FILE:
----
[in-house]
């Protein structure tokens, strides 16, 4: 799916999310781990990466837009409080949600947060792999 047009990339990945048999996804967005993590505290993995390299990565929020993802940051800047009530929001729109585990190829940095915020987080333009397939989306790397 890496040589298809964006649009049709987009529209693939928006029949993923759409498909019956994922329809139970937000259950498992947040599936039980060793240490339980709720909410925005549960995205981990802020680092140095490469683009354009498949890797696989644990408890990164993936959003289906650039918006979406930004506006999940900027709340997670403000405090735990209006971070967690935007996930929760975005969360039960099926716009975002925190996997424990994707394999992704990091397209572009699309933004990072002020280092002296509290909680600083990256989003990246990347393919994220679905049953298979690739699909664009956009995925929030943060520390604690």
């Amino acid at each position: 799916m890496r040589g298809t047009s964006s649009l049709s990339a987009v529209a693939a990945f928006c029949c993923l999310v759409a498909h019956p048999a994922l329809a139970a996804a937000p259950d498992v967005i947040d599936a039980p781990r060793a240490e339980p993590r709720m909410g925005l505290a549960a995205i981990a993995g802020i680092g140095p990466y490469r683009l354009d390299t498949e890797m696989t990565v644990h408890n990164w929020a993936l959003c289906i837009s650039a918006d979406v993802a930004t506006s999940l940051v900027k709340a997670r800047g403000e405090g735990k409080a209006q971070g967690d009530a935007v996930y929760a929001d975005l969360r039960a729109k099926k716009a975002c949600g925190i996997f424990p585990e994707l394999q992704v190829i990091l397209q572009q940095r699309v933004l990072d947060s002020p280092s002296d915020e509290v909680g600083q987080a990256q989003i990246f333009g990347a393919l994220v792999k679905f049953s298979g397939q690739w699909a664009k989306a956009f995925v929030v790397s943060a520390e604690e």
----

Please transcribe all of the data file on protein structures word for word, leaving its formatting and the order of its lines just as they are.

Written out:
[in-house]
């Protein structure tokens, strides 16, 4: 799916999310781990990466837009409080949600947060792999 047009990339990945048999996804967005993590505290993995390299990565929020993802940051800047009530929001729109585990190829940095915020987080333009397939989306790397 890496040589298809964006649009049709987009529209693939928006029949993923759409498909019956994922329809139970937000259950498992947040599936039980060793240490339980709720909410925005549960995205981990802020680092140095490469683009354009498949890797696989644990408890990164993936959003289906650039918006979406930004506006999940900027709340997670403000405090735990209006971070967690935007996930929760975005969360039960099926716009975002925190996997424990994707394999992704990091397209572009699309933004990072002020280092002296509290909680600083990256989003990246990347393919994220679905049953298979690739699909664009956009995925929030943060520390604690």
């Amino acid at each position: 799916m890496r040589g298809t047009s964006s649009l049709s990339a987009v529209a693939a990945f928006c029949c993923l999310v759409a498909h019956p048999a994922l329809a139970a996804a937000p259950d498992v967005i947040d599936a039980p781990r060793a240490e339980p993590r709720m909410g925005l505290a549960a995205i981990a993995g802020i680092g140095p990466y490469r683009l354009d390299t498949e890797m696989t990565v644990h408890n990164w929020a993936l959003c289906i837009s650039a918006d979406v993802a930004t506006s999940l940051v900027k709340a997670r800047g403000e405090g735990k409080a209006q971070g967690d009530a935007v996930y929760a929001d975005l969360r039960a729109k099926k716009a975002c949600g925190i996997f424990p585990e994707l394999q992704v190829i990091l397209q572009q940095r699309v933004l990072d947060s002020p280092s002296d915020e509290v909680g600083q987080a990256q989003i990246f333009g990347a393919l994220v792999k679905f049953s298979g397939q690739w699909a664009k989306a956009f995925v929030v790397s943060a520390e604690e």